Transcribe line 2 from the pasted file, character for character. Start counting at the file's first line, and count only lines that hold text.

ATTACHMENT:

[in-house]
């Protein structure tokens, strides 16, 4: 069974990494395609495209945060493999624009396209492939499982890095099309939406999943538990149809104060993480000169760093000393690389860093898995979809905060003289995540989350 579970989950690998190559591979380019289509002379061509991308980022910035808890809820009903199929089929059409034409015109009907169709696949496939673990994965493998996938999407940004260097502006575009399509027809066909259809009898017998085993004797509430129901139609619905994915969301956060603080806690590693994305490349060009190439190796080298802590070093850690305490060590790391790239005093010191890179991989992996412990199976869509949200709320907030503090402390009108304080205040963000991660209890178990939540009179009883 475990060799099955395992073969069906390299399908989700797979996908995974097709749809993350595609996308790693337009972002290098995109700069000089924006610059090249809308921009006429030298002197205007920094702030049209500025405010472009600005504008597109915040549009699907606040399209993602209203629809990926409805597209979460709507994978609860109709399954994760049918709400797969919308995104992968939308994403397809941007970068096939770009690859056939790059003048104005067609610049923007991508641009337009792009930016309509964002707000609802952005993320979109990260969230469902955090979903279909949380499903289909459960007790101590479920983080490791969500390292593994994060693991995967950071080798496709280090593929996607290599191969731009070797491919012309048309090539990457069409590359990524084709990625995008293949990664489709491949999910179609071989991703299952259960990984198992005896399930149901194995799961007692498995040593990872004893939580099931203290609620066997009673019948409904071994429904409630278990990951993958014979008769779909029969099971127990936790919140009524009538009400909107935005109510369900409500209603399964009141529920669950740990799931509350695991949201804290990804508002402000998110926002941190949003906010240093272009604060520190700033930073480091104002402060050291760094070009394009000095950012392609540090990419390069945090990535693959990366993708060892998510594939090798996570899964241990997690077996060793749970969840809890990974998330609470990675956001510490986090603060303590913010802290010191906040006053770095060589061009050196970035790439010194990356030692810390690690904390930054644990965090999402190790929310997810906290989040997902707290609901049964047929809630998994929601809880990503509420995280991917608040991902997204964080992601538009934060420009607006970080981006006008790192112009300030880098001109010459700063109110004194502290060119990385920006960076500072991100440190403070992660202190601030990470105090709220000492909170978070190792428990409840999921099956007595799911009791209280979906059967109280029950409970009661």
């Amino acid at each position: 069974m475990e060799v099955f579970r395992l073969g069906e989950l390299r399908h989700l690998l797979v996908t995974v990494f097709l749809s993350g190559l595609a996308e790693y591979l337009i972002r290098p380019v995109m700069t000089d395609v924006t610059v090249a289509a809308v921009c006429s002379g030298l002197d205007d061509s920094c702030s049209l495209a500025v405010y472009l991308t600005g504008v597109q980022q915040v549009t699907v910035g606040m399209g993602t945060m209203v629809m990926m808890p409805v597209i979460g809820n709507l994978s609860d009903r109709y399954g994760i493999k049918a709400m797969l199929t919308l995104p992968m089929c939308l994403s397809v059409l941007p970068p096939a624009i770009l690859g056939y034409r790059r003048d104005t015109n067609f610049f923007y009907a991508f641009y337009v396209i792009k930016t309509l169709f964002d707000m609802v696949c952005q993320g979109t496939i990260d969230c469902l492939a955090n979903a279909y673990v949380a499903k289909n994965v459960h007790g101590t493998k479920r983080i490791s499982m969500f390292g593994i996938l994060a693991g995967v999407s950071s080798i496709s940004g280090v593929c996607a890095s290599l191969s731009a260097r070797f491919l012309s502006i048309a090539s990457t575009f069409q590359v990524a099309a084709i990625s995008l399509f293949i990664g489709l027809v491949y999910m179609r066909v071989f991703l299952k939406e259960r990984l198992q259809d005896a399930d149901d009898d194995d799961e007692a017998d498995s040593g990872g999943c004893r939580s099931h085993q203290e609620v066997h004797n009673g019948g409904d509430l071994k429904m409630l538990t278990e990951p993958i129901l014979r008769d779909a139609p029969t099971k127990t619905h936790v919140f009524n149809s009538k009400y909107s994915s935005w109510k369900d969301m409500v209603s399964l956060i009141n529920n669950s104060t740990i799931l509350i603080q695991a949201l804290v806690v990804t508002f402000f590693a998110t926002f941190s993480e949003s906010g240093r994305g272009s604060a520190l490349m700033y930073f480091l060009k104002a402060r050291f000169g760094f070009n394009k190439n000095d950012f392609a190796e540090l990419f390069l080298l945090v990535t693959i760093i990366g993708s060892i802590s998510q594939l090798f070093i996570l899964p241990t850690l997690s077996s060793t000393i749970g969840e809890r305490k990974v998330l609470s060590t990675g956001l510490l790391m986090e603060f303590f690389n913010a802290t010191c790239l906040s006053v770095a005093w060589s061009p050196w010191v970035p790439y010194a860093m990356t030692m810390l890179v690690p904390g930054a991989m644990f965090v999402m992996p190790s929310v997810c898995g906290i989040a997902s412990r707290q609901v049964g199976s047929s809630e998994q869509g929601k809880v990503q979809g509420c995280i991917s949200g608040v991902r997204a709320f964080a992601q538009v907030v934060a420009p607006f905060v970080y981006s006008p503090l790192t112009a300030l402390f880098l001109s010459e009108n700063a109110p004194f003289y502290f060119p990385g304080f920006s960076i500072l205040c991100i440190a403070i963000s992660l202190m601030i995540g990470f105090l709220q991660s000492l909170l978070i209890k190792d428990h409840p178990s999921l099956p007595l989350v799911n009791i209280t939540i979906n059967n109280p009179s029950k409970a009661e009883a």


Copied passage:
């Protein structure tokens, strides 16, 4: 069974990494395609495209945060493999624009396209492939499982890095099309939406999943538990149809104060993480000169760093000393690389860093898995979809905060003289995540989350 579970989950690998190559591979380019289509002379061509991308980022910035808890809820009903199929089929059409034409015109009907169709696949496939673990994965493998996938999407940004260097502006575009399509027809066909259809009898017998085993004797509430129901139609619905994915969301956060603080806690590693994305490349060009190439190796080298802590070093850690305490060590790391790239005093010191890179991989992996412990199976869509949200709320907030503090402390009108304080205040963000991660209890178990939540009179009883 475990060799099955395992073969069906390299399908989700797979996908995974097709749809993350595609996308790693337009972002290098995109700069000089924006610059090249809308921009006429030298002197205007920094702030049209500025405010472009600005504008597109915040549009699907606040399209993602209203629809990926409805597209979460709507994978609860109709399954994760049918709400797969919308995104992968939308994403397809941007970068096939770009690859056939790059003048104005067609610049923007991508641009337009792009930016309509964002707000609802952005993320979109990260969230469902955090979903279909949380499903289909459960007790101590479920983080490791969500390292593994994060693991995967950071080798496709280090593929996607290599191969731009070797491919012309048309090539990457069409590359990524084709990625995008293949990664489709491949999910179609071989991703299952259960990984198992005896399930149901194995799961007692498995040593990872004893939580099931203290609620066997009673019948409904071994429904409630278990990951993958014979008769779909029969099971127990936790919140009524009538009400909107935005109510369900409500209603399964009141529920669950740990799931509350695991949201804290990804508002402000998110926002941190949003906010240093272009604060520190700033930073480091104002402060050291760094070009394009000095950012392609540090990419390069945090990535693959990366993708060892998510594939090798996570899964241990997690077996060793749970969840809890990974998330609470990675956001510490986090603060303590913010802290010191906040006053770095060589061009050196970035790439010194990356030692810390690690904390930054644990965090999402190790929310997810906290989040997902707290609901049964047929809630998994929601809880990503509420995280991917608040991902997204964080992601538009934060420009607006970080981006006008790192112009300030880098001109010459700063109110004194502290060119990385920006960076500072991100440190403070992660202190601030990470105090709220000492909170978070190792428990409840999921099956007595799911009791209280979906059967109280029950409970009661």